Volume 17

Corporate Human Rights Claims Under the ECHR

by Turkuler Isiksel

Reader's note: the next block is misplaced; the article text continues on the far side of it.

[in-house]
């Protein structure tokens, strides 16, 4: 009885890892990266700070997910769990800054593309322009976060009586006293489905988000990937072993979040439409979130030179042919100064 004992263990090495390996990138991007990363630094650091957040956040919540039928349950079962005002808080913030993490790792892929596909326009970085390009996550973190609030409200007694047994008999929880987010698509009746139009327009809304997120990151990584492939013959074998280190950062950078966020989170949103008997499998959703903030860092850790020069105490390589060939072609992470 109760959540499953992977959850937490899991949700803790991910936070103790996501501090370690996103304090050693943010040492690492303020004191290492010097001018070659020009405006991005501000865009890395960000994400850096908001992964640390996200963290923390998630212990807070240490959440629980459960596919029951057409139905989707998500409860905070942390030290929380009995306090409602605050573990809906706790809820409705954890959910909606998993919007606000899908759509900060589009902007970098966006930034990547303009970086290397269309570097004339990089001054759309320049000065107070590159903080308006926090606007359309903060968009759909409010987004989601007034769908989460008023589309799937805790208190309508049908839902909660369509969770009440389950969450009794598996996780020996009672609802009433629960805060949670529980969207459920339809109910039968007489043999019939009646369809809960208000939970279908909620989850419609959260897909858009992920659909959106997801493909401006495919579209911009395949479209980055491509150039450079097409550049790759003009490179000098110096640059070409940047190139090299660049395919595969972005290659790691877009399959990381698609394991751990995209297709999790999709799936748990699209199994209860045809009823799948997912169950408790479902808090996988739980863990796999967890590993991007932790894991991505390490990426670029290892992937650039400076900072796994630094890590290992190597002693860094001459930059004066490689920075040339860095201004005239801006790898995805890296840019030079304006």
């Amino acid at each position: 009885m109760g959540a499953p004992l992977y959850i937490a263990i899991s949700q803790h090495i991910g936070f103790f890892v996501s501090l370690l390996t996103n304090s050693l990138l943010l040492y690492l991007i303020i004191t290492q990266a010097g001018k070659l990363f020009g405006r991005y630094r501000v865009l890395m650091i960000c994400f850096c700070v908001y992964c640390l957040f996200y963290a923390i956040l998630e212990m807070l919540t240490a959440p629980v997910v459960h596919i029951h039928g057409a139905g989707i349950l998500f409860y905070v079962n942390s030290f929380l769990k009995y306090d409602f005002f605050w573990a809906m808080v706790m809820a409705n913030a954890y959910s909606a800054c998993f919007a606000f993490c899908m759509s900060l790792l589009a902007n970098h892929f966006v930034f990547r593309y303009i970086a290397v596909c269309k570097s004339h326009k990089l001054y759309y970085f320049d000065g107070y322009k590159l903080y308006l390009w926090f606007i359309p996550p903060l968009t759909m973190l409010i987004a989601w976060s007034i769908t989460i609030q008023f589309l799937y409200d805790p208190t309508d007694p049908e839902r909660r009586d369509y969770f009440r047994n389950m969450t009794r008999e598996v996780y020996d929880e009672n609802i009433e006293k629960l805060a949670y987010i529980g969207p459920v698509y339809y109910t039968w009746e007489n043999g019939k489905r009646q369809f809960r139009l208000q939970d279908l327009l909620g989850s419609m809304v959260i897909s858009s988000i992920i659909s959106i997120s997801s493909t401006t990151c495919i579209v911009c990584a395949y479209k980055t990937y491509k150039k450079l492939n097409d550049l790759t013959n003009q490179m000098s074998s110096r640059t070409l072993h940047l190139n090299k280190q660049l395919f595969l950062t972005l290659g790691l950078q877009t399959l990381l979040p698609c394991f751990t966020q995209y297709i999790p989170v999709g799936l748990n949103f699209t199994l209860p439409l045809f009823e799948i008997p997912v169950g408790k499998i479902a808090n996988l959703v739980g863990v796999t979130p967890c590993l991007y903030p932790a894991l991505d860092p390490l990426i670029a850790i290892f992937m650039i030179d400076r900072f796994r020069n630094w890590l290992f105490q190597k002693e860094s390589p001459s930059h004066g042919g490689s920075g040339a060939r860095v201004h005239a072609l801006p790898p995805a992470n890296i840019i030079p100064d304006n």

Most human rights theorists argue that corporations cannot be considered bearers of human rights, either because they are not human beings or because they lack the relevant moral attributes that ground human rights. However strong the normative intuitions underpinning this argument, dismissing corporate human rights claims on a conceptual level fails to address questions that arise in the realm of human rights practice. Today’s human rights regimes are beset by difficult questions about which rights, if any, corporate entities enjoy and how much weight their rights claims deserve. This paper focuses on the jurisprudence of the European Court of Human Rights (ECtHR), which accepts applications “from any person, nongovernmental organization or group of individuals claiming to be the victim of a violation by one of the High Contracting Parties” (Art. 34). Although a cursory glance at the Strasbourg Court’s case law might suggest that it takes an aggregative approach to corporate rights claims, treating the corporate entity as a placeholder for the rights of the individuals who transact through it, more complex considerations are at work in the Court’s approach to these claims. For instance, the ECtHR often takes account of the broader public values implicated in an alleged violation, shifting the emphasis from the nature of the rights-bearer to the protection of these values. The paper contends that rewarding corporate human rights claims in order to further values such as the rule of law, freedom of information, or democratic pluralism is a risky strategy that may amplify corporate power.

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